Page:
Penn State football received all but the death penalty in 2012 when the NCAA found that there was a lack of institutional control and perhaps even a cover up regarding assistant coach Jerry Sandusky, who was arrested in 2011 for sexually abusing minors.
It was a dark time for those in Happy Valley (an ironic nickname at the time) and it led to the firing of long-time head coach and then-legend Joe Paterno. Penn State’s reputation was ruined and many felt Paterno’s was ruined a long with it. He died shortly after being let go, and Penn State suffered post-season penalties as well as scholarship reductions.
The optimistic view was that it was going to take some time for Penn State to recover and climb back up the Big Ten mountain, and that indeed was the case. Bill O’Brien — now head coach of the Houston Texans — took over the program and went 15-9 in two seasons. PSU then hired James Franklin away from Vanderbilt, which at the time was a huge hire.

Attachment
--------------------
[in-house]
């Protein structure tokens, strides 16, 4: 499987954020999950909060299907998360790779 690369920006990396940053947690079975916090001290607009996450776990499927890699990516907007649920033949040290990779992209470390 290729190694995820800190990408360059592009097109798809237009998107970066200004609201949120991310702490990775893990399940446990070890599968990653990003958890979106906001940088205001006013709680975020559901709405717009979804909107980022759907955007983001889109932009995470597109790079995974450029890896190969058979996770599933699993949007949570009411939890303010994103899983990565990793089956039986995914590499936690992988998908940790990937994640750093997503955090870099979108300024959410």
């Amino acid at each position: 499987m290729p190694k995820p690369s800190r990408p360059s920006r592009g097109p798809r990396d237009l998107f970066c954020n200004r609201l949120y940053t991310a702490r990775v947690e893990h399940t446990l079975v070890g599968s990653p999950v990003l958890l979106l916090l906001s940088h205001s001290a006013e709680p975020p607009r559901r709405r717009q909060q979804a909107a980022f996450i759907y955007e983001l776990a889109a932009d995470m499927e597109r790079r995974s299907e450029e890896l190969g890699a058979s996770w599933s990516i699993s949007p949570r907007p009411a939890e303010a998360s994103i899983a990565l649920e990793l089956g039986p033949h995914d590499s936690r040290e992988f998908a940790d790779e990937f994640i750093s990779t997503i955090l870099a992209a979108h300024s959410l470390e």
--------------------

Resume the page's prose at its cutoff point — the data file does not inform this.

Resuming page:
Franklin underperformed in his first two seasons, but 2016 has been a revelation.
He’s finally lived up to his hype as a coach and he’s had Penn State playing inspired football all season. PSU was so inspired, in fact, that it went all the way to Indianapolis and beat Wisconsin for the Big Ten Championship.
So yeah, its been a huge turnaround for Penn State, and that’s something NCAA President Mark Emmert recently spoke about. And even though he was at the head of PSU’s sanctions, he recently told an intercollegiate athletics forum that the sanctions and four-year bowl ban were not meant to “cripple” Penn State. This, according to Ralph D. Russo of the AP.
Emmert also expressed his satisfaction in Penn State’s recent success.
“How could you not be pleased that they’re playing good football again?” Emmert said.
The Nittany Lions will now play USC in the Rose Bowl, a game that would equate to a monumental win if PSU comes away victorious.